Organizations call for full investigation into death of indigenous leader in Pará
Two weeks after the death of the leader Tymbektodem Arara, indigenous and human rights groups reinforce their request for the Federal Police in Pará to conduct a swift and full investigation into the case
Liderança indígena Tymbektodem Arara durante participação no Conselho de Direitos Humanos da ONU, em Genebra (Foto: Reprodução)
Two weeks after the death of the indigenous leader Tymbektodem Arara, the Indigenous Association of the Arara People of Cachoeira Seca – KOWIT, together with the Maíra Institute and Conectas Human Rights, reinforced their request, on Thursday, November 2, for the Federal Police in the state of Pará to conduct a swift and full investigation into the case.
Tymbektodem Arara allegedly drowned in the river Iriri, inside the Arara da Cachoeira Seca Indigenous Land, 250 km from the city of Altamira. There are, however, contradictory versions of how events unfolded. A proper investigation is therefore necessary to clarify the case.
The organizations claim that there have been several procedural shortcomings since the beginning of the case. These include the absence of federal police officers when the death was first reported, the taking of testimonies from indigenous people without indication from leaders and the lack of complete and ongoing monitoring by representatives of the National Indian Foundation (Funai) after the death.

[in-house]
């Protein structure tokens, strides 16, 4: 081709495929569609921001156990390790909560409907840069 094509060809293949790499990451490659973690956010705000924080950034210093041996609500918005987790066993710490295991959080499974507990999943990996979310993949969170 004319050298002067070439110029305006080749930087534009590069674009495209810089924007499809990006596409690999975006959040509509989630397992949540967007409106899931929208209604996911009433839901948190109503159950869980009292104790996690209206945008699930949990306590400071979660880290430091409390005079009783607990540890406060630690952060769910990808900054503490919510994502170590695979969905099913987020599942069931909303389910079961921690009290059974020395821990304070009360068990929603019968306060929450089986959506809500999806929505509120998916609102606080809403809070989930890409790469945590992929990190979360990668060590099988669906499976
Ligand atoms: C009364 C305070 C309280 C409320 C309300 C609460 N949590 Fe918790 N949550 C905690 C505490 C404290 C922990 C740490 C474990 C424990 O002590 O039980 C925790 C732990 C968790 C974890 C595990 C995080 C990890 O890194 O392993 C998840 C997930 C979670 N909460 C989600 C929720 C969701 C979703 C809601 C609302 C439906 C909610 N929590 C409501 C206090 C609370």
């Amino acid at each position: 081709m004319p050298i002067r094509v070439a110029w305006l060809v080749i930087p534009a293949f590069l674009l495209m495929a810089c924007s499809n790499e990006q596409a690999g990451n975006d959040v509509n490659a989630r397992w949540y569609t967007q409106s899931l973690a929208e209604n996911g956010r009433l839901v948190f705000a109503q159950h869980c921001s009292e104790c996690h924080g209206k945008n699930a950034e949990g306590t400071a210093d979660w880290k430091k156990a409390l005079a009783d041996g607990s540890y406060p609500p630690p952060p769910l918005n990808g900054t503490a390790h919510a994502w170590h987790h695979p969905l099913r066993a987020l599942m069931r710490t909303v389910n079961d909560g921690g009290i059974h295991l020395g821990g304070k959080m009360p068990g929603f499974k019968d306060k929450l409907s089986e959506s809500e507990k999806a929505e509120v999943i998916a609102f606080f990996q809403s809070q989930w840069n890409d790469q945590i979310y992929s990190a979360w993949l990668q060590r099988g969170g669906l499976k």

Tymbektodem, an indigenous leader and scholar of the Arara language, had traveled to Geneva, Switzerland, on September 28, to denounce the intrusions and illegal deforestation in his indigenous territory at the UN Human Rights Council.
“Today we are fighting for the removal of more than two thousand intruders resulting from the installation of the Belo Monte hydropower plant. These impacts have caused our territory to be one of the most deforested in Brazil,” he said at the time.
When he returned from his trip abroad, Tymbektodem was escorted by the National Security Force from the moment he disembarked in Pará until his arrival in his village.
The Arara people have been contending with intense conflicts with ruralists, farmers and land-grabbers for years. Approved as an Indigenous Land in April 2016, the government has still not relocated the non-indigenous families living inside the territory, which has resulted in threats and clashes, while also directly impacting the preservation of indigenous culture and customs. The Indigenous Land covers an area of 734,000 hectares.
The organizations are also requesting that the competent authorities offer protection to other indigenous leaders in the territory and continue to remove intruders in order to guarantee the full protection of the native people residing there. They are also asking for a permanent presence by Funai agents and other public security officers in the area.